SYNOPSIS: The third collaboration of Academy Award nominee Keira Knightley with acclaimed director Joe Wright, following the award-winning box office successes Pride & Prejudice and Atonement, is a bold, theatrical new vision of the epic story of love, adapted from Leo Tolstoy's timeless novel by Academy Award winner Tom Stoppard. The story powerfully explores the capacity for love that surges through the human heart. As Anna (Ms. Knightley) questions her happiness and marriage, change comes to all around her.


The biggest challenge facing most big-screen adaptations of literary classics is this – where do you start and where do you end? Often much denser and sprawling than can be fitted into the typical length of a motion picture, such tomes end up tripping even the most sophisticated of directors, admired more for ambition than execution. Surprisingly, British director Joe Wright has managed to overcome the inherent obstacles of adapting his source materials in his last two movies – ‘Pride and Prejudice’ and ‘Atonement’ – so it is with similar expectations that we look forward to his retelling of Leo Tolstoy’s most famous novel ‘Anna Karenina’.

Though Wright had opted for substance over style in his earlier two films, he has taken a decidedly different approach this time round, so much so that his latest is an exercise of style over substance. Not that it is a bad thing in itself, but it does mean that the storytelling is somewhat lacking – despite a script by renowned playwright cum screenwriter Tom Stoppard, he who was also behind the Academy-Award winning ‘Shakespeare in Love’. Indeed, a rudimentary knowledge of Tolstoy’s book is probably best if you want to fully appreciate this adaptation; otherwise, you might be left scratching your head why the characters behave as foolishly as they do.

So for the uninitiated, the gist goes like this – a prominent Russian socialite and wife to Imperial minister Karenin (Jude Law), Anna as played by Keira Knightley starts off the story journeying to Moscow to convince her sister-in-law Dolly (Kelly MacDonald) to forgive her brother Stiva’s (Matthew Macfadyen) marital indiscretions. Nonetheless, Anna ends up falling in love with a caddish cavalry officer Prince Vronsky (Aaron Taylor-Johnson), their affair quickly becoming the much-talked about scandal in Russian society. A significant bit ensues – too much, in our opinion – to the extent that it feels as if both Wright and Stoppard were trying too hard to give due justice to every single twist of Anna’s fate in the book.

Rather than build our sympathies towards Anna, the twisty events only turn more and more caricatured, with the same to be said of the titular character. Trapped by her yearning for true love and hemmed in by the prevailing societal norms which equate her pursuit of true love as no more than adultery, Anna’s initial confidence and poise gives way slowly to her jealous rages and anxious insecurity – but instead of feeling pity for her, we are instead prone to chastise what appears to be a petulant and self-absorbed character who cares little except for her own selfish desires. Too much plotting ruins how we are supposed to react towards Anna, which is ultimately to the detriment of the story.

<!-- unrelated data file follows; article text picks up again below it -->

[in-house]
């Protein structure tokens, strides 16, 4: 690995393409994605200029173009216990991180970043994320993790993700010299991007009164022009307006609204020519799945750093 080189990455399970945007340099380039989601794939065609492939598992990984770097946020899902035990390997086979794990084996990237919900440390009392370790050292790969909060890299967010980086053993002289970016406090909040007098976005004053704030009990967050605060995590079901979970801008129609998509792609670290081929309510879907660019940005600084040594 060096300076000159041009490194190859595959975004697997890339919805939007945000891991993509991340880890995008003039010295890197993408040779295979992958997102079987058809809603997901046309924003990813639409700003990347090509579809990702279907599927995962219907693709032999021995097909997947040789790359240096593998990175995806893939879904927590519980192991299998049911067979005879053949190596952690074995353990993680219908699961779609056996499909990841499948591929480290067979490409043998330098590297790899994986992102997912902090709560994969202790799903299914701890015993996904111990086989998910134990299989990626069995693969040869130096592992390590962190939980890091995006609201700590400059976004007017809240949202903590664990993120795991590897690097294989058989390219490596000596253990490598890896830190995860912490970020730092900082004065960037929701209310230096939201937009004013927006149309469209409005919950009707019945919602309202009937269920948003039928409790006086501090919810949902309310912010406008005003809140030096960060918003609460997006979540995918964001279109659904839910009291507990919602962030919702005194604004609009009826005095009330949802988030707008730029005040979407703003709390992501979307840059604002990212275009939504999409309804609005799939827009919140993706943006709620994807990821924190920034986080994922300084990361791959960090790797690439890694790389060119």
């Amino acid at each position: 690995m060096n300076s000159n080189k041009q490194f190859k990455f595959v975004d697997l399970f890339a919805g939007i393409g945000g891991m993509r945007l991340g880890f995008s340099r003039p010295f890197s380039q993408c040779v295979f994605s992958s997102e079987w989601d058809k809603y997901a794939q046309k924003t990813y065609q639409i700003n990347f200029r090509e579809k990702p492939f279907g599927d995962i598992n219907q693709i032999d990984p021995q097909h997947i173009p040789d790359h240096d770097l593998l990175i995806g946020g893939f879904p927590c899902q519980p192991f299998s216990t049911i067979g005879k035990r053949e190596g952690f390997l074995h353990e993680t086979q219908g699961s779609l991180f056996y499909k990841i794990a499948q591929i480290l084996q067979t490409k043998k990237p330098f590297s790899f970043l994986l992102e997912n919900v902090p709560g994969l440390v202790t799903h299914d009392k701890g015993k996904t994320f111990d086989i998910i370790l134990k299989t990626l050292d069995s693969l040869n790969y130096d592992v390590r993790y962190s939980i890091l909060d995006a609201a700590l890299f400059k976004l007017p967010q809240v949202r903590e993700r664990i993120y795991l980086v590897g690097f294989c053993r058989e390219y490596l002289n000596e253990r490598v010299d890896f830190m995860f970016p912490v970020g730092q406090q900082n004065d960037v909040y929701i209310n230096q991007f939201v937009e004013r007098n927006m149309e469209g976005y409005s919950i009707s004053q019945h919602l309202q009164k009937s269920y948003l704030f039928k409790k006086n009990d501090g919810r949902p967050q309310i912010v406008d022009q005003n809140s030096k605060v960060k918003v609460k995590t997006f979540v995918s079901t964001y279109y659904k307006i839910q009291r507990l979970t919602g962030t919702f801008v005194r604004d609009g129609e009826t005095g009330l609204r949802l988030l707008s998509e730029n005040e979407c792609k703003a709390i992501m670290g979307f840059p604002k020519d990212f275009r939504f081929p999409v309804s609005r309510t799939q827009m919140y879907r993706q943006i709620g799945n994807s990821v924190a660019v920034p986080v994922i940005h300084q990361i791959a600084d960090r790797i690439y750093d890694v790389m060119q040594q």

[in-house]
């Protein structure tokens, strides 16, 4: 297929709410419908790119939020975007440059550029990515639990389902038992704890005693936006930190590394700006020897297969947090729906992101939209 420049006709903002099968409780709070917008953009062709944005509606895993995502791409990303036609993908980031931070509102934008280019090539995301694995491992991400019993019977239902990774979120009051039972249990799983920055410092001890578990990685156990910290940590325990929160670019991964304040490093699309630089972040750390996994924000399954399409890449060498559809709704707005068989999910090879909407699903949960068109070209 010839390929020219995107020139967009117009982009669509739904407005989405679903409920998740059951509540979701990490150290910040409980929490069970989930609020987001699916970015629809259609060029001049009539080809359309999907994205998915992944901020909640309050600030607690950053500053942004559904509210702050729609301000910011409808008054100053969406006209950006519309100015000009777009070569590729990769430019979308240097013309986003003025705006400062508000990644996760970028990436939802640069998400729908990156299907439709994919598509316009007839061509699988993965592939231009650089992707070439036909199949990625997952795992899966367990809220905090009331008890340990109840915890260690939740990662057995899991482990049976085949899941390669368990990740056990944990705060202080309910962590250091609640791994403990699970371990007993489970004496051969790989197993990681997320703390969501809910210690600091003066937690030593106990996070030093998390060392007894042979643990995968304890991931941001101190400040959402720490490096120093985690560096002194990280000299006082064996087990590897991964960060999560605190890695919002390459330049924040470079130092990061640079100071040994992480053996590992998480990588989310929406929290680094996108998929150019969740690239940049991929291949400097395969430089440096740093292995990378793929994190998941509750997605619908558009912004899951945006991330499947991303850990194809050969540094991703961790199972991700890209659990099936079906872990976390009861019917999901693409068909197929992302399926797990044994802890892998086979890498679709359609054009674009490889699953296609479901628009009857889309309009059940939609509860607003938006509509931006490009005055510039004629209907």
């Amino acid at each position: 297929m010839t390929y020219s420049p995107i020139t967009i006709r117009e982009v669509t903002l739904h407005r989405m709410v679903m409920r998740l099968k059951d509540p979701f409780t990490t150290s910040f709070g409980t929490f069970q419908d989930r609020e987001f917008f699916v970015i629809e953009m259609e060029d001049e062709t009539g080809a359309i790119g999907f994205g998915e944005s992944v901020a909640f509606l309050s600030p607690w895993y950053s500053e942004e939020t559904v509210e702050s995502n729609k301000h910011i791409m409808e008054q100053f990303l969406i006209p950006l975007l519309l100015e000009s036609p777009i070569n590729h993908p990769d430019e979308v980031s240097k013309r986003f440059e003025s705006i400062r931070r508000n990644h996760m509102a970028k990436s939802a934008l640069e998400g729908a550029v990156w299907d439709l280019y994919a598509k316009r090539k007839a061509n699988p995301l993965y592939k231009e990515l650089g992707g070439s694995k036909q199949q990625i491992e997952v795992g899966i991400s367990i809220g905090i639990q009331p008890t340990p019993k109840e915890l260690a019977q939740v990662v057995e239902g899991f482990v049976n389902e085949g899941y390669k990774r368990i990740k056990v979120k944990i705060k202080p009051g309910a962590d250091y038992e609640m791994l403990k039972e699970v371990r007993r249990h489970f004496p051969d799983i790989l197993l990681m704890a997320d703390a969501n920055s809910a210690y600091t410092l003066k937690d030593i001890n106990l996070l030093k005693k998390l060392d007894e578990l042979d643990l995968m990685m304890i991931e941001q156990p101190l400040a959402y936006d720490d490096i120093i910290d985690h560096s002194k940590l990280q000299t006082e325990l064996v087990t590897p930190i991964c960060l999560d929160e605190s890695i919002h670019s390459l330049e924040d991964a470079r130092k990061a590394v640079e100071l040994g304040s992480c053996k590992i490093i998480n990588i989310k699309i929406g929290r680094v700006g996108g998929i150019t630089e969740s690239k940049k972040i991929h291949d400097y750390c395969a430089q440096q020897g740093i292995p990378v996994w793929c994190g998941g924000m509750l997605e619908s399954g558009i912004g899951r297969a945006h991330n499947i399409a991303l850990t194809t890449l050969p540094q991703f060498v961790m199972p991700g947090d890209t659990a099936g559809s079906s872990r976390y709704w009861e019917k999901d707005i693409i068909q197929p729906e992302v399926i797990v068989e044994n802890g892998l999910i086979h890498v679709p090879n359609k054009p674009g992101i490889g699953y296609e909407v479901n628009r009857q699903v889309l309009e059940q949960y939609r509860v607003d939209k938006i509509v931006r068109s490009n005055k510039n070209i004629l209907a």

And that is despite the fact that Keira Knightley’s performance is rather impressive, imbuing her character with dignity and grace before managing a convincing transformation into romantic anguish and eventually obsessiveness. On the other hand, her romantic other half, Aaron Taylor-Johnson lacks the gravitas to make us root for his character, coming off instead as a philandering lover who can’t quite be bothered about the consequences of his actions even on those he loves. Instead, one ends up rooting for Jude Law’s Karenin, who through his woundedness upon discovering her affair and subsequent gracious gesture that can only be borne out of true love, makes it even more difficult to empathise with Anna.

The unevenness of the production is perhaps most apparent in Wright’s staging, which combines a mixture of backstage spaces, theatre sets, film settings and lastly outdoor locations. Switching among the various artifices rather unpredictably, Wright ensures that there is always visual dazzle in the production, though the effect is disorienting at times and too ostentatious for a novel that was never meant to be that showy. What it does succeed is in getting to think about the adage about life being a stage in itself, which nonetheless works against the film in getting us to buy into the chain of events.

Perhaps then instead of aiming for a more ambitious style, Wright could have placed more emphasis on the substance of the film, or rather, the substance of Tolstoy’s novel. The same could also be said of Stoppard, this adaptation nowhere near any of his best works. So yet again, this is one literary adaptation that stumbles under the weight of its source novel – certainly, one cannot fault Wright for trying something different than his earlier two films, but as we said earlier, ambition itself is not often good enough in execution. 


The Dolby Digital 5.1 audio package is a pretty neat one, packing in the surround where possible to deliver an immersive experience, though largely this dialogue-heavy movie relies on the crispness of the delivery of your front and centre speakers. Visuals are equally sharp and immaculate. 



Review by Gabriel Chong